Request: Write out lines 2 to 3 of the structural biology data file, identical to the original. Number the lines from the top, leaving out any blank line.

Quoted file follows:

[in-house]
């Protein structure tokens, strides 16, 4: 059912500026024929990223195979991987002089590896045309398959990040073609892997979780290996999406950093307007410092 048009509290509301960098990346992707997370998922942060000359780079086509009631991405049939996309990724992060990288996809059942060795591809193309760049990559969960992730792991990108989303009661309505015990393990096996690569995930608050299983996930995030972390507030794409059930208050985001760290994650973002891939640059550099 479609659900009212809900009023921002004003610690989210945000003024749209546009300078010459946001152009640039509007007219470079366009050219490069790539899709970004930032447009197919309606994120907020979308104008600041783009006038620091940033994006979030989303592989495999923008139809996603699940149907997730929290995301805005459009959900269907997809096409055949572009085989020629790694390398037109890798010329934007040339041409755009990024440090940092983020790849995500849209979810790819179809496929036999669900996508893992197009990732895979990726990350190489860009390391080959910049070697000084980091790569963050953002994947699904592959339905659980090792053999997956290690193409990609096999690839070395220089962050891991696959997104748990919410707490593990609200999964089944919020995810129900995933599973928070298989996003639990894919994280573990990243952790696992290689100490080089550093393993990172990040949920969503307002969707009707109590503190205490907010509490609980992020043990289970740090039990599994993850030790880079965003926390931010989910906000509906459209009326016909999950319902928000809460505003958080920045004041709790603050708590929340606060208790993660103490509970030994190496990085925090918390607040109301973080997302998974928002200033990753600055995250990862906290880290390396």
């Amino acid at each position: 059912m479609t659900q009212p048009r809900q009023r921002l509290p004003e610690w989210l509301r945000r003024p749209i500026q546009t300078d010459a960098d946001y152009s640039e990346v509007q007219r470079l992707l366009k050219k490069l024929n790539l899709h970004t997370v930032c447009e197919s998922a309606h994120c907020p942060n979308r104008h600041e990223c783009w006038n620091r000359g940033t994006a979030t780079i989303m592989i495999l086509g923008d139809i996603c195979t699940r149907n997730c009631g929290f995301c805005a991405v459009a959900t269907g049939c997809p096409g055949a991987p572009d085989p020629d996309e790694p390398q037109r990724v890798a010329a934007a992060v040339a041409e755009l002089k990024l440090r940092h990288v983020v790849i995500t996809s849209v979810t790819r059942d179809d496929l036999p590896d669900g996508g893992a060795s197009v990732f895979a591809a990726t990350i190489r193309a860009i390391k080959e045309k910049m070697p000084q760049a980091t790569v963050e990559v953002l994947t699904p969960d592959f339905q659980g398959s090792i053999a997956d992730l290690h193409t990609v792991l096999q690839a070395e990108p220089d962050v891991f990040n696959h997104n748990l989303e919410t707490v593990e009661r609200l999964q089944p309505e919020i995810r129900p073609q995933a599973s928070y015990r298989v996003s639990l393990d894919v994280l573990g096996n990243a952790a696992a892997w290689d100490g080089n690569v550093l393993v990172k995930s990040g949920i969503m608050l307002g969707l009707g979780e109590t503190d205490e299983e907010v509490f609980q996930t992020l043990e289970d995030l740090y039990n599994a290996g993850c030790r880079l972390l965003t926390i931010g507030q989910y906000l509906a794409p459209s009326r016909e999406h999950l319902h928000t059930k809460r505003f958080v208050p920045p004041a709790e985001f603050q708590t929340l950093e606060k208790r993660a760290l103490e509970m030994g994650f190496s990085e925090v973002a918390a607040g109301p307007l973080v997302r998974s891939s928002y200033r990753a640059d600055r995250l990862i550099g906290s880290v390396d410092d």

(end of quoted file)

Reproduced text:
């Protein structure tokens, strides 16, 4: 059912500026024929990223195979991987002089590896045309398959990040073609892997979780290996999406950093307007410092 048009509290509301960098990346992707997370998922942060000359780079086509009631991405049939996309990724992060990288996809059942060795591809193309760049990559969960992730792991990108989303009661309505015990393990096996690569995930608050299983996930995030972390507030794409059930208050985001760290994650973002891939640059550099 479609659900009212809900009023921002004003610690989210945000003024749209546009300078010459946001152009640039509007007219470079366009050219490069790539899709970004930032447009197919309606994120907020979308104008600041783009006038620091940033994006979030989303592989495999923008139809996603699940149907997730929290995301805005459009959900269907997809096409055949572009085989020629790694390398037109890798010329934007040339041409755009990024440090940092983020790849995500849209979810790819179809496929036999669900996508893992197009990732895979990726990350190489860009390391080959910049070697000084980091790569963050953002994947699904592959339905659980090792053999997956290690193409990609096999690839070395220089962050891991696959997104748990919410707490593990609200999964089944919020995810129900995933599973928070298989996003639990894919994280573990990243952790696992290689100490080089550093393993990172990040949920969503307002969707009707109590503190205490907010509490609980992020043990289970740090039990599994993850030790880079965003926390931010989910906000509906459209009326016909999950319902928000809460505003958080920045004041709790603050708590929340606060208790993660103490509970030994190496990085925090918390607040109301973080997302998974928002200033990753600055995250990862906290880290390396």
């Amino acid at each position: 059912m479609t659900q009212p048009r809900q009023r921002l509290p004003e610690w989210l509301r945000r003024p749209i500026q546009t300078d010459a960098d946001y152009s640039e990346v509007q007219r470079l992707l366009k050219k490069l024929n790539l899709h970004t997370v930032c447009e197919s998922a309606h994120c907020p942060n979308r104008h600041e990223c783009w006038n620091r000359g940033t994006a979030t780079i989303m592989i495999l086509g923008d139809i996603c195979t699940r149907n997730c009631g929290f995301c805005a991405v459009a959900t269907g049939c997809p096409g055949a991987p572009d085989p020629d996309e790694p390398q037109r990724v890798a010329a934007a992060v040339a041409e755009l002089k990024l440090r940092h990288v983020v790849i995500t996809s849209v979810t790819r059942d179809d496929l036999p590896d669900g996508g893992a060795s197009v990732f895979a591809a990726t990350i190489r193309a860009i390391k080959e045309k910049m070697p000084q760049a980091t790569v963050e990559v953002l994947t699904p969960d592959f339905q659980g398959s090792i053999a997956d992730l290690h193409t990609v792991l096999q690839a070395e990108p220089d962050v891991f990040n696959h997104n748990l989303e919410t707490v593990e009661r609200l999964q089944p309505e919020i995810r129900p073609q995933a599973s928070y015990r298989v996003s639990l393990d894919v994280l573990g096996n990243a952790a696992a892997w290689d100490g080089n690569v550093l393993v990172k995930s990040g949920i969503m608050l307002g969707l009707g979780e109590t503190d205490e299983e907010v509490f609980q996930t992020l043990e289970d995030l740090y039990n599994a290996g993850c030790r880079l972390l965003t926390i931010g507030q989910y906000l509906a794409p459209s009326r016909e999406h999950l319902h928000t059930k809460r505003f958080v208050p920045p004041a709790e985001f603050q708590t929340l950093e606060k208790r993660a760290l103490e509970m030994g994650f190496s990085e925090v973002a918390a607040g109301p307007l973080v997302r998974s891939s928002y200033r990753a640059d600055r995250l990862i550099g906290s880290v390396d410092d």